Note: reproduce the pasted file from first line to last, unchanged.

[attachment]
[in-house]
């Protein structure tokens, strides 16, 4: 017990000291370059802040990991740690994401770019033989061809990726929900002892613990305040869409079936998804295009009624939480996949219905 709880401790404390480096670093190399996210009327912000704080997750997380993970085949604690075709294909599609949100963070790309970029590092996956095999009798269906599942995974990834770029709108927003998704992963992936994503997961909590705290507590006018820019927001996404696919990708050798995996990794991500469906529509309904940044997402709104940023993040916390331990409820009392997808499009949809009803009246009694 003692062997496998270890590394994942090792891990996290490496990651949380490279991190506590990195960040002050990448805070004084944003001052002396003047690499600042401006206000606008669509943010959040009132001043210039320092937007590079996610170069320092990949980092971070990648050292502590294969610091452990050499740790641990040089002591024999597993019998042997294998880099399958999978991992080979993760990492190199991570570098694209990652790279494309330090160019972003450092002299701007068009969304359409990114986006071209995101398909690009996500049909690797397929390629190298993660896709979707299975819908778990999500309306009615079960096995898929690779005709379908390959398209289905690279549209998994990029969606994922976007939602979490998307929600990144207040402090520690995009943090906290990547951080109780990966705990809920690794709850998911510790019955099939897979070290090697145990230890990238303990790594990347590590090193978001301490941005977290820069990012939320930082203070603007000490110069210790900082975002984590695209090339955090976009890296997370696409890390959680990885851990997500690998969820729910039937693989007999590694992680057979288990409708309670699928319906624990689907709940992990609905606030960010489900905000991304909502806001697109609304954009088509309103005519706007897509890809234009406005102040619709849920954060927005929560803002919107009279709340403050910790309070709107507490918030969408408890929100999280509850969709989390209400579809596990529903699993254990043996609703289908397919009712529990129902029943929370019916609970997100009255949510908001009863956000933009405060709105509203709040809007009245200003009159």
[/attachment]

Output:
[in-house]
């Protein structure tokens, strides 16, 4: 017990000291370059802040990991740690994401770019033989061809990726929900002892613990305040869409079936998804295009009624939480996949219905 709880401790404390480096670093190399996210009327912000704080997750997380993970085949604690075709294909599609949100963070790309970029590092996956095999009798269906599942995974990834770029709108927003998704992963992936994503997961909590705290507590006018820019927001996404696919990708050798995996990794991500469906529509309904940044997402709104940023993040916390331990409820009392997808499009949809009803009246009694 003692062997496998270890590394994942090792891990996290490496990651949380490279991190506590990195960040002050990448805070004084944003001052002396003047690499600042401006206000606008669509943010959040009132001043210039320092937007590079996610170069320092990949980092971070990648050292502590294969610091452990050499740790641990040089002591024999597993019998042997294998880099399958999978991992080979993760990492190199991570570098694209990652790279494309330090160019972003450092002299701007068009969304359409990114986006071209995101398909690009996500049909690797397929390629190298993660896709979707299975819908778990999500309306009615079960096995898929690779005709379908390959398209289905690279549209998994990029969606994922976007939602979490998307929600990144207040402090520690995009943090906290990547951080109780990966705990809920690794709850998911510790019955099939897979070290090697145990230890990238303990790594990347590590090193978001301490941005977290820069990012939320930082203070603007000490110069210790900082975002984590695209090339955090976009890296997370696409890390959680990885851990997500690998969820729910039937693989007999590694992680057979288990409708309670699928319906624990689907709940992990609905606030960010489900905000991304909502806001697109609304954009088509309103005519706007897509890809234009406005102040619709849920954060927005929560803002919107009279709340403050910790309070709107507490918030969408408890929100999280509850969709989390209400579809596990529903699993254990043996609703289908397919009712529990129902029943929370019916609970997100009255949510908001009863956000933009405060709105509203709040809007009245200003009159």